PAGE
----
With all the appropriate pomp and ceremony – including a jazz band and cheerleaders – Fresno City Hall said goodbye to a former mayor and City Council members, and greeted a new administration Thursday.
Mayor Lee Brand, who was sworn in Tuesday, battled a hoarse voice from a cold as he thanked residents for electing him in November.
“I am truly honored to have this great responsibility,” he said. “I give you my vow that I will lead this city with my head but I will always follow my heart, to bring all of the citizens of Fresno together as one.”
Brand also thanked his predecessor, Ashley Swearengin, for her two terms at City Hall.
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“You cast a long shadow that I can only hope to partially fill, to carry on the many things you did,” Brand told Swearengin. “You transformed this city. You laid out the groundwork for me to succeed.”
And he noted some of the obvious contrasts between him and Swearengin.
“I don’t have the charisma, I don’t have the good looks and I don’t have the hair,” Brand said.
But, he promised residents and the City Council, “(I) have no doubt about my effectiveness, no doubt about my courage and no doubt about my resolve to change this city and to follow in the footsteps of Mayor Swearengin.”
Brand previously served eight years on the City Council representing District 6 in northeast Fresno. His successor, psychologist Garry Bredefeld, took his oath of office Tuesday but reprised his swearing-in with Fresno County Superior Court Judge David Kalemkarian, while second-term council members Steve Brandau and Paul Caprioglio were sworn in by City Clerk Yvonne Spence. Another new councilman, Luis Chavez, missed the ceremonies because of a family medical emergency.
Chavez, a former Fresno Unified School District trustee who also was chief of staff to Councilman Sal Quintero, was elected in November to replace his old boss representing District 5.
District 7 Councilman Clint Olivier was installed as the council’s president for 2017, taking the gavel as part of a rotating sequence in which members take turns each year to preside over the meetings. Councilwoman Esmeralda Soria, representing District 1, became the vice president, setting the stage for her to be the council president in 2018.
Prior to the ceremonies, the Bullard High School jazz ensemble entertained in the second-floor lobby at City Hall, and cheerleaders from Brand’s alma mater, Roosevelt High, handed out programs.
But Thursday morning’s spotlight fell squarely on Brand, whose inaugural speech followed farewell remarks from Swearengin.
Swearengin quoted remarks from her own inaugural speech eight years ago in which she proclaimed that “Fresno is making its move” and would be known as “the turnaround city” to bounce back from economic hardship.
Now, she said, “I believe those words are coming true.”
Swearengin’s voice cracked and she fought back tears as she thanked the City Council “for the incredible role you played during my time in office.”
“You are history makers,” she told the council. “And I sincerely believe history will record you as the most qualified, the most dedicated and the most collaborative council that this city has known to date.”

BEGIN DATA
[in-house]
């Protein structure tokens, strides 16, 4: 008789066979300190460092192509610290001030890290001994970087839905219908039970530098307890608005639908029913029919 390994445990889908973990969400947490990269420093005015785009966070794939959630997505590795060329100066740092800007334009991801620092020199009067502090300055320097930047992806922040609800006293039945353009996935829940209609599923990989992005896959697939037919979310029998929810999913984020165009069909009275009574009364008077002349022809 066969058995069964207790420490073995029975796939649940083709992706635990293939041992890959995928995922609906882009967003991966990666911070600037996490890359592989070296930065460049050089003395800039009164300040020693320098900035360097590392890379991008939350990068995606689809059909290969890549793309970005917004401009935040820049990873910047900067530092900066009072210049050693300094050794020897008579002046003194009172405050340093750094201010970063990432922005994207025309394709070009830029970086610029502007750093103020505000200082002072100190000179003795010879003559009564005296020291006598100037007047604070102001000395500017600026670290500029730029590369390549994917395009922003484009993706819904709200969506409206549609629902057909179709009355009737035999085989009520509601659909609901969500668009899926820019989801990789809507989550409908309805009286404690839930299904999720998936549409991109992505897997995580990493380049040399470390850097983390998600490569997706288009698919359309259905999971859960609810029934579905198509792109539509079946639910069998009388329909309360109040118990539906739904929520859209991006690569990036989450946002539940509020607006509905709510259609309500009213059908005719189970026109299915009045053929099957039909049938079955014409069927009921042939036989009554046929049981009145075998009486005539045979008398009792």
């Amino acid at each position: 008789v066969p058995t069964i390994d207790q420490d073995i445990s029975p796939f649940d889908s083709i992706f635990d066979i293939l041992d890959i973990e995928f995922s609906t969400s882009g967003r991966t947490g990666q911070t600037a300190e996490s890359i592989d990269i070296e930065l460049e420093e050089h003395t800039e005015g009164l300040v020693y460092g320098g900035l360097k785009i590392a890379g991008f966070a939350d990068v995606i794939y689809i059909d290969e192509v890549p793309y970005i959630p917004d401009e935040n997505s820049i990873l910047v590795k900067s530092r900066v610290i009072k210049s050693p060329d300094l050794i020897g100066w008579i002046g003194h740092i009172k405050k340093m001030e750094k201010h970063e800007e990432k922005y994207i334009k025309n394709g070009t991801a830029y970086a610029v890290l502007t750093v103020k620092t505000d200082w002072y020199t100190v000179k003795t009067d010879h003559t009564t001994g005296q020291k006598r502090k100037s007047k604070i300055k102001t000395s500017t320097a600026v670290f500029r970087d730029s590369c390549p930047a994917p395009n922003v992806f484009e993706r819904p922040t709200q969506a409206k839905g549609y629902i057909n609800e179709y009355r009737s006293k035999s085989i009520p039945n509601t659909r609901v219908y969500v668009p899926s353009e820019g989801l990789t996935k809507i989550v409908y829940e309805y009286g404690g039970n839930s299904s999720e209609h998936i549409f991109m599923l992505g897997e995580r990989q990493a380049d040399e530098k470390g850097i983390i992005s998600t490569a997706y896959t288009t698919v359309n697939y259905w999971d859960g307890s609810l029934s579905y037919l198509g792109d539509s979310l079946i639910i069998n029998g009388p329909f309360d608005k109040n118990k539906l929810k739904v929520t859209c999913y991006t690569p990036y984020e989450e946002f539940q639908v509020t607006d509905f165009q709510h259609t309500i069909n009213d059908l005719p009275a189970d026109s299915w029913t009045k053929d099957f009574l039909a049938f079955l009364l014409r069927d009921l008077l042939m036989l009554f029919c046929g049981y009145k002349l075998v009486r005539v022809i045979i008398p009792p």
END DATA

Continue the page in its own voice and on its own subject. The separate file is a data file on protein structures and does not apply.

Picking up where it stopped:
Swearengin offered a thought for Brand by quoting Abraham Lincoln: “Nearly all men can stand adversity, but if you want to test a man’s character, give him power.”
“I’ve seen how you’ve been a steward of the power or authority that’s been delegated to you by the residents of District 6 and now the entire city,” she told Brand. “You are fair, even-tempered, you listen to both sides of an issue and you do not let power go to your head. … I couldn’t be happier to be handing the reins of responsibility for our city over to you.”
In his address, Brand announced that he has sold his interest in his longtime business, property investment and management firm Westco Equities, “to be a better mayor (and) to focus 100 percent of my energies on making Fresno a better place to live.”
Brand also briefly set out an agenda of things he wants to accomplish in the coming days, months and years, starting with “creating a citizens public safety advisory board to assist the Fresno Police Department move to community-based policing and provide more transparency and accountability to the people of Fresno.” The panel was a hallmark of Brand’s campaign that drew the ire of the Fresno Police Officers Association.
But another of Brand’s initiatives is to eventually boost the number of sworn officers in the department to 1,000, up from its current budgeted staffing of 801 officers, “and to continue to add firefighters and replace equipment (with) a plan that is based on developing sustainable funding sources.”
He also proclaimed his desire for the city to continue its economic-development efforts to create and bring more jobs for residents; to beef up code enforcement and support of health and safety laws in substandard housing; to move forward with efforts to revitalize older neighborhoods; to make Fresno more business-friendly by streamlining the city’s plan-check and permitting processes; to complete the development of a citywide parks and trails master plan to provide more green space for recreation; and to move forward with efforts to improve the city’s roads, water pipes and sewer lines.
Brand acknowledged that some bitter feelings may have lingered after the hard-fought mayoral election in November.
But, “the election is now over,” he said. “As of right now, the slate is clean. We are all in this together.
“This is not labor vs. management. This is not police vs. citizen. This is not landlord vs. tenant,” he added. “This is the city of Fresno moving forward as one, and I look forward to walking down that long and challenging road together.”